In the coming months do you want to improve your behavior or stay the same? How much emotional baggage do you want to carry around. Are you undecided? Are you stuck on the corner of walk and don’t walk?

Depression is a common reaction to a negative or traumatic event. Unfortunately, it’s impossible to live a depression-free life because depression is a natural emotion like joy and sadness.

Depression can cause anxiety and stress. Stress wreaks havoc on your body, weakening your immune system to the point of causing symptoms of fatigue, colds, flu or insomnia.

The severity and length of depression varies by person and by its cause. Each person experiences depression differently but paying attention to your feelings can help. What do you need most? How are you speaking to and treating yourself? Choose your direction.

Anger is another powerful emotion and can be a dangerous one to keep. How do you manage your anger? Family members can easily be afraid of you when anger and rage possess you. Figuring out an appropriate way to display feelings of anger can be helpful in times of great strife.

Here are a few myths about anger that aren’t true: “If I feel angry, someone else made me feel that way and that person is responsible for fixing my feelings.” “Nice people don’t feel angry.” “It’s not okay to feel angry.” “If we feel angry at someone, we should punish that person for making us angry: they are responsible for our anger.” It’s okay to be angry but don’t unfairly take your anger out on yourself or others. Anger passes, so take a walk, slow down and talk it out.

Guilt is another powerful human emotion. How do you handle guilt? Do you withdraw? When you feel guilty, do you despise yourself? Don’t like yourself? When this happens, do you withdraw and self-isolate? Regret is often associated with guilt. Statements such as “I shoulda,” “I coulda,” “I wish I had,” could take hold and fill your mind. Identify what is causing you to feel guilty or regretful. Don’t over analyze past events. Your hindsight can lead to your being over judgmental with yourself. Guilt can overwhelm you. Be objective on past circumstances.

Fear. What is your biggest fear? Fears occur for a variety of reasons, maybe from a childhood trauma or from a catastrophe in adult life: sudden death of a loved one, a parent, or your family pet. What are you telling yourself? What are your tension breeding factors? To have fears is a natural part of being human. Fears are just walls you’ve created to limit yourself and interfere with your daily life. Begin by identifying each individual fear. If you have multiple fears, don’t try to resolve them all at once. Trust your hopes, not your fears. No need to doubt yourself.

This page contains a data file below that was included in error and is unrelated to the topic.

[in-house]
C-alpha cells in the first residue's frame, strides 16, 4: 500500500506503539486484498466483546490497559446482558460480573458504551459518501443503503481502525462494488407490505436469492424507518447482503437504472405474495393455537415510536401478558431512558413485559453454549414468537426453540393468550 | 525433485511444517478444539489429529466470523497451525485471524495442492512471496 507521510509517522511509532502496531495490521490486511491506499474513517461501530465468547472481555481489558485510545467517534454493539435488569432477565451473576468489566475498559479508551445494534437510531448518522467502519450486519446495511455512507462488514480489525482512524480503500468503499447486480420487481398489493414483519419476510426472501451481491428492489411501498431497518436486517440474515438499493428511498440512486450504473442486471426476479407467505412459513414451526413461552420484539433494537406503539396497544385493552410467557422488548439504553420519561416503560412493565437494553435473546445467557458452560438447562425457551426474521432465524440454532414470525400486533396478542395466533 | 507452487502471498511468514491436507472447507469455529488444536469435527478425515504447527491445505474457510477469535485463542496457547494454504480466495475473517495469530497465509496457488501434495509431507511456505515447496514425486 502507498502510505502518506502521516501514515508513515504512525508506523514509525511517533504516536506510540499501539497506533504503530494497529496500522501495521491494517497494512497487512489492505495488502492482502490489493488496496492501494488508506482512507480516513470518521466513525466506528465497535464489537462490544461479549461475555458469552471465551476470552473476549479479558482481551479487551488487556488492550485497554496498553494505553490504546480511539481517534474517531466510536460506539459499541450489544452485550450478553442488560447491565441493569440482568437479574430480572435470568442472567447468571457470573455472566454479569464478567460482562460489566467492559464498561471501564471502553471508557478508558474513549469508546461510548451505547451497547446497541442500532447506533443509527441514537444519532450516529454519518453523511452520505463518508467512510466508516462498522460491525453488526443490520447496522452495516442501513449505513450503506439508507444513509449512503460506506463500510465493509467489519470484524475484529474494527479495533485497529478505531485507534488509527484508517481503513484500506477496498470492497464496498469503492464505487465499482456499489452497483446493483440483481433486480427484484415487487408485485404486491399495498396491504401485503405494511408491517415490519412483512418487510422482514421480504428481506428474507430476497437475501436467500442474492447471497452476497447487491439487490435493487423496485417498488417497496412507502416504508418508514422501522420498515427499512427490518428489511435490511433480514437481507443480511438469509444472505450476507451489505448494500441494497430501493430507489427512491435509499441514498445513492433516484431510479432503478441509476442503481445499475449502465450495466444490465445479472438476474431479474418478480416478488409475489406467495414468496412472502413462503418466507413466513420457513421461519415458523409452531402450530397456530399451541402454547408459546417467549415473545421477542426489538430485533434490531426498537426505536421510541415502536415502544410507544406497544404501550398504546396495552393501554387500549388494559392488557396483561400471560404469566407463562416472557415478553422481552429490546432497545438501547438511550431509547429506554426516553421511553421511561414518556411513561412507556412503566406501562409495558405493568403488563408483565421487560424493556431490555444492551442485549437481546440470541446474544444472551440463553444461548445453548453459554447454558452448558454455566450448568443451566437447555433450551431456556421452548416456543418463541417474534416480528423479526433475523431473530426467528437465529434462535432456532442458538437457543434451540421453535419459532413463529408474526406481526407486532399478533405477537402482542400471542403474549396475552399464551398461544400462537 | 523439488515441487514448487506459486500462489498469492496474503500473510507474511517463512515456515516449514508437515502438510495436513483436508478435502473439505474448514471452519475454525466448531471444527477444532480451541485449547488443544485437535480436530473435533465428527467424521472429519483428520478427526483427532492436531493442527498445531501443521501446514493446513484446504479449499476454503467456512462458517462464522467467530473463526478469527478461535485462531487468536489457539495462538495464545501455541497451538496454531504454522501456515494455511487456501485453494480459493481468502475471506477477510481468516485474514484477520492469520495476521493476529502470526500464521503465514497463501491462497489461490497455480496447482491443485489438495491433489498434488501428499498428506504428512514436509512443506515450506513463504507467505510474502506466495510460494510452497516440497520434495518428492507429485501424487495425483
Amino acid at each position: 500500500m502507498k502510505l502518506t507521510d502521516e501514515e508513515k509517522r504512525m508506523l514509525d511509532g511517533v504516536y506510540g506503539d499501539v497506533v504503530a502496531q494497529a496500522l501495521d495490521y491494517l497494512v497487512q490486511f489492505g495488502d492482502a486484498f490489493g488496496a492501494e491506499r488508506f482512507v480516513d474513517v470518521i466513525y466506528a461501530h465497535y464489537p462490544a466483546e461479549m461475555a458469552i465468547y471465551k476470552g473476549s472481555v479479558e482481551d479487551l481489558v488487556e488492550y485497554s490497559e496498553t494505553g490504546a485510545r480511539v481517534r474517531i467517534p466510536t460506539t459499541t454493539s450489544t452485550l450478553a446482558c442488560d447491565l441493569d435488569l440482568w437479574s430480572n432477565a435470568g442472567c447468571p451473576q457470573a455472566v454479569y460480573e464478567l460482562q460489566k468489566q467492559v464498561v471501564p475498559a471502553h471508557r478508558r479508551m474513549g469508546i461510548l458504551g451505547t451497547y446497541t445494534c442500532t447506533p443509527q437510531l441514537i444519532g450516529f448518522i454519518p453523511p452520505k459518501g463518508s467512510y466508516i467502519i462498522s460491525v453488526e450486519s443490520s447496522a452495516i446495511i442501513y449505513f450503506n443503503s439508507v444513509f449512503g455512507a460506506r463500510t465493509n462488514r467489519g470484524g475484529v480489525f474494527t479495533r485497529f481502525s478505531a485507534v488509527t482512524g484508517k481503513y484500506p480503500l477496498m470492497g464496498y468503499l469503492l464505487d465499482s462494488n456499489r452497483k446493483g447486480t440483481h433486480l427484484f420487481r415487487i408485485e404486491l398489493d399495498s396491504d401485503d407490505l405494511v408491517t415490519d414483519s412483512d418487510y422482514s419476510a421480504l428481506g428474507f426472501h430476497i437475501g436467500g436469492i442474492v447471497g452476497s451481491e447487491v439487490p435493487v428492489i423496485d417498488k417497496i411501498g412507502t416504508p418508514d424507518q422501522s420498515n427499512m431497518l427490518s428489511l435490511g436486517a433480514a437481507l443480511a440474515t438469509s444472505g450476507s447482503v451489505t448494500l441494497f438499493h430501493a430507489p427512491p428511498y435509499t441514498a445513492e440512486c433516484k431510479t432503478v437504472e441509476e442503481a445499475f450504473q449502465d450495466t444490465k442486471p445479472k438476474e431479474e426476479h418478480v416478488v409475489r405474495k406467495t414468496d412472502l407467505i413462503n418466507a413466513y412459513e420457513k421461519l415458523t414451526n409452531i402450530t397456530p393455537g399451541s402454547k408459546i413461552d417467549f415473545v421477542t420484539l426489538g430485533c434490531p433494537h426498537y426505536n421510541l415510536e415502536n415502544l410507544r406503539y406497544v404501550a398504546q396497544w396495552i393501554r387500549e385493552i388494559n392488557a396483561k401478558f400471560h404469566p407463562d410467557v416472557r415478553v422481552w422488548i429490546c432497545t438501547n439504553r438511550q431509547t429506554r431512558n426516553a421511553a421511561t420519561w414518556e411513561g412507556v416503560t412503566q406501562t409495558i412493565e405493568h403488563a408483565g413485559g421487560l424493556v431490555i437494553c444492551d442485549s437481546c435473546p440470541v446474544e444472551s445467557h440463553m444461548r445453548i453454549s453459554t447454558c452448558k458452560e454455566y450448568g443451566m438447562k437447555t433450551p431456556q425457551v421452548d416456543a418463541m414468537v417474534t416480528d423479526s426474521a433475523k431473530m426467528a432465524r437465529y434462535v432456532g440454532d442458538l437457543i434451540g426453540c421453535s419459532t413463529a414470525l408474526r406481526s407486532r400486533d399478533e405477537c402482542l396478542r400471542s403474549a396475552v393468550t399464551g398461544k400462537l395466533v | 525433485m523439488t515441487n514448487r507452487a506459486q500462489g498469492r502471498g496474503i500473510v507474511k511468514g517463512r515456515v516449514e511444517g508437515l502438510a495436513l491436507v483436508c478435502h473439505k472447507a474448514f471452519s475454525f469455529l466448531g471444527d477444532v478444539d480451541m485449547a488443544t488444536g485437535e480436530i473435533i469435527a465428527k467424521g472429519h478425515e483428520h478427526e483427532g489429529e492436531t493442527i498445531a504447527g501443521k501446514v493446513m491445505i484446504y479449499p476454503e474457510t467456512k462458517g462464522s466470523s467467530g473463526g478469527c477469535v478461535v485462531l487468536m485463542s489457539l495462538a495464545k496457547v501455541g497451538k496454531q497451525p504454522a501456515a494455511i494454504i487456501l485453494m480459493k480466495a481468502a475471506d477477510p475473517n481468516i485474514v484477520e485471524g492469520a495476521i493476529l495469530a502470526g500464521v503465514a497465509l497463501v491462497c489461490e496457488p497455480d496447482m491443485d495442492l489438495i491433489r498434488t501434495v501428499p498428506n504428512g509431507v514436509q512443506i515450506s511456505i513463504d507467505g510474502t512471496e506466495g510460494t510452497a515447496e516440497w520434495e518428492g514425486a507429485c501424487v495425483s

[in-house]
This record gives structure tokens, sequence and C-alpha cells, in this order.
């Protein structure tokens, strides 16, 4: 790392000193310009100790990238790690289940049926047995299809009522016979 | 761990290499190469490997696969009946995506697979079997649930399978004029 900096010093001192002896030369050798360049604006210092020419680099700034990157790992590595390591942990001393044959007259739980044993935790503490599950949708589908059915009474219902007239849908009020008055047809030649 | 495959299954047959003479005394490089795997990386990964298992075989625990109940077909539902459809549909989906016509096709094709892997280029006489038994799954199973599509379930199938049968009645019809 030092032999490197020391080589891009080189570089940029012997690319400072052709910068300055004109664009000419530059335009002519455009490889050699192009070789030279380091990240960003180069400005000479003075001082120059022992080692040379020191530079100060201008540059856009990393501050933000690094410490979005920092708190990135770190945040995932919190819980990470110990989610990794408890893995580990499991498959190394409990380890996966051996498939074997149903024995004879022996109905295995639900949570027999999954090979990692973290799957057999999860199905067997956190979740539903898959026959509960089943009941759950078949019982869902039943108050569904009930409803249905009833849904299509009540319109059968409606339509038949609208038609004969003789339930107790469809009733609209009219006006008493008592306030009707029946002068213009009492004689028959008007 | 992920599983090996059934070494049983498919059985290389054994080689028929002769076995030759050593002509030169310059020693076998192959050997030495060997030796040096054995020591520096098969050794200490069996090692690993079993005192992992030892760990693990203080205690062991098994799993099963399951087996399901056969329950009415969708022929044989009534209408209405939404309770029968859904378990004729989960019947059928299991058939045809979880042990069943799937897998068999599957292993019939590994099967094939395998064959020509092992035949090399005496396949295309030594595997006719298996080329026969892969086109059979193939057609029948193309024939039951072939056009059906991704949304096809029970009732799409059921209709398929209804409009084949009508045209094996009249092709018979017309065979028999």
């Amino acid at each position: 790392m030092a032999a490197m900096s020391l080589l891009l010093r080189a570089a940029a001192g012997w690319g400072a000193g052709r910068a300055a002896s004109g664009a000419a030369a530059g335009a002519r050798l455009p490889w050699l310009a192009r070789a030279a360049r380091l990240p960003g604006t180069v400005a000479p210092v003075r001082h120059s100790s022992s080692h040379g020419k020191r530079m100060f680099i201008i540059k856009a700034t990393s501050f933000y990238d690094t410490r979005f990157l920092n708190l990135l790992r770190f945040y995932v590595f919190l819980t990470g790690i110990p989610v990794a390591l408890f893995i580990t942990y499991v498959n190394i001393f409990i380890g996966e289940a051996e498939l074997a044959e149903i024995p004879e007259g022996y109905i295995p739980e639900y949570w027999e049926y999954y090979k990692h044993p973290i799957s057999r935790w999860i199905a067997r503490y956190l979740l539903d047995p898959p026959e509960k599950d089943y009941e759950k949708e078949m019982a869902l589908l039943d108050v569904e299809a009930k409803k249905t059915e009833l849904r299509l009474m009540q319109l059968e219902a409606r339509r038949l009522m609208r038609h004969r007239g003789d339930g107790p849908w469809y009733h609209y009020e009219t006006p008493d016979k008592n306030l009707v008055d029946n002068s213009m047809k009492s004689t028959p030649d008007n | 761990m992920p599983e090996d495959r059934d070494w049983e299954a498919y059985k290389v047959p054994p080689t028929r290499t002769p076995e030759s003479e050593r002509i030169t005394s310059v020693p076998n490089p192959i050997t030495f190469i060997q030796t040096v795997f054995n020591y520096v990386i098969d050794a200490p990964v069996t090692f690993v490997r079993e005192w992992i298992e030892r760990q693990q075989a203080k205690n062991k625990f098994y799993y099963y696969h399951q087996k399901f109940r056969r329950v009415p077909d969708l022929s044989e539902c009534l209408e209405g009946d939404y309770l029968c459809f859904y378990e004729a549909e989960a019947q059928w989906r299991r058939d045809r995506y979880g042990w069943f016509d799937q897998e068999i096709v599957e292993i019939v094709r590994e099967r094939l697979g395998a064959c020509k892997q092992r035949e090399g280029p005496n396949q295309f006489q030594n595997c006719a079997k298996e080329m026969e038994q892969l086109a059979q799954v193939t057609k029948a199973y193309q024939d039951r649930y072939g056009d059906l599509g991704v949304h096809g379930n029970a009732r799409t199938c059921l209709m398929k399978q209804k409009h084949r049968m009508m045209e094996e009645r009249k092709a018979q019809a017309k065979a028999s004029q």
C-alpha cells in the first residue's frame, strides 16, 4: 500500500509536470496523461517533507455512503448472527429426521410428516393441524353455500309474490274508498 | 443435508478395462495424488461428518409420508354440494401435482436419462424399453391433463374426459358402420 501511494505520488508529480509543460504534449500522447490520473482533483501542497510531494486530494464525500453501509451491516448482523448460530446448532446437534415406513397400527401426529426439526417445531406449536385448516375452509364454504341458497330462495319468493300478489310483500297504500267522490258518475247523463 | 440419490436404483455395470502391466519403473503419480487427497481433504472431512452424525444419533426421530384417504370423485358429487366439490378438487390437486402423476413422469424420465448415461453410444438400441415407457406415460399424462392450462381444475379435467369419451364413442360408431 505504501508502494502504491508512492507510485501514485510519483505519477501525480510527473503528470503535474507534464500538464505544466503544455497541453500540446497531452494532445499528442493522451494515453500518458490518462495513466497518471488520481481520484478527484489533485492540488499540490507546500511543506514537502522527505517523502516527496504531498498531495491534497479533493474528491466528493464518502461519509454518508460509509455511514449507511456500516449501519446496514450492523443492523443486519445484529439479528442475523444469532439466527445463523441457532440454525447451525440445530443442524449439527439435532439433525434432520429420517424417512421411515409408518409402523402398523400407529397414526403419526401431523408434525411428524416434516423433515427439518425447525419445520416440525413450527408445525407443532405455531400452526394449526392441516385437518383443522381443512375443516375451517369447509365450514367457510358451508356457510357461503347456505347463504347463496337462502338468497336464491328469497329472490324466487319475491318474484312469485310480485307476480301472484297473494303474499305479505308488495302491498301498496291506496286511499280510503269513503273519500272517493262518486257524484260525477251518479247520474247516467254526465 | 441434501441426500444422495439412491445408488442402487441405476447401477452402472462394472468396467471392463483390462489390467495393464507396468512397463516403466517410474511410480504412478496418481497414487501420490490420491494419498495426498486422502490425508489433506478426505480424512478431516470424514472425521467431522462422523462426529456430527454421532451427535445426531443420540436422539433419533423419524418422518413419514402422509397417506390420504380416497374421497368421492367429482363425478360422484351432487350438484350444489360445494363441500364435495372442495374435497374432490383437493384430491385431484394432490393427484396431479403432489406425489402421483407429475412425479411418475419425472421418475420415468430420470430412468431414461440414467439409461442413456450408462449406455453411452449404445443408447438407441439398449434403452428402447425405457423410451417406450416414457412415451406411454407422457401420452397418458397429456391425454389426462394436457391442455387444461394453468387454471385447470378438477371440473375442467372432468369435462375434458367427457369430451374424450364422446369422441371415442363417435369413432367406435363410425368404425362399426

Old Age - If you’re a senior citizen and in good health, be grateful. Don’t have a morbid outlook thinking that the Grim Reaper is at your doorstep. The cycle of life is upon all of us: you’re born, grow up, experience your life, age, and then…die. This is the natural cycle of life, but age creeps up quickly and practicing mindfulness can help curb those feelings of emptiness or sadness.

Losing friends can be a reminder of how quickly life moves. Friends come and go in life. In high school, you have many friends. In college or vocational school, less friends. Once in the workforce, you can count your friends on one hand. Losing friends, no matter the circumstances, can be sad, but when our friends pass away, the impact is painful. Grief, anger, depression, and guilt are left in their absence.

In such moments, talk to a friend or family member. Express your pain and grief. What has this person left as a legacy to you? What did he or she mean to you? Don’t hold back and gulp down your feelings. Express yourself. Take feedback, listen to what is being said about your behavior. Be willing to change.

If you had a magic wand, what would you wish for? What would tomorrow look like? What would you change? Think about it.

----------------------------------------------------------------------------------------------------------------------------- Hilary Valdez is a freelancer living in Tokyo, Japan. He is an experienced Mental Health professional and Resiliency Trainer. Valdez is a former Marine and has worked with the military most of his career and most recently worked at Camp Zama as a Master Resiliency Trainer. Valdez now has a private practice and publishes books on social and psychological issues. His books are available on Amazon and for Kindle. Learn more about Valdez and contact him at his website or email. Follow his YouTube channel Hilary’s Quick Talk for more insights.

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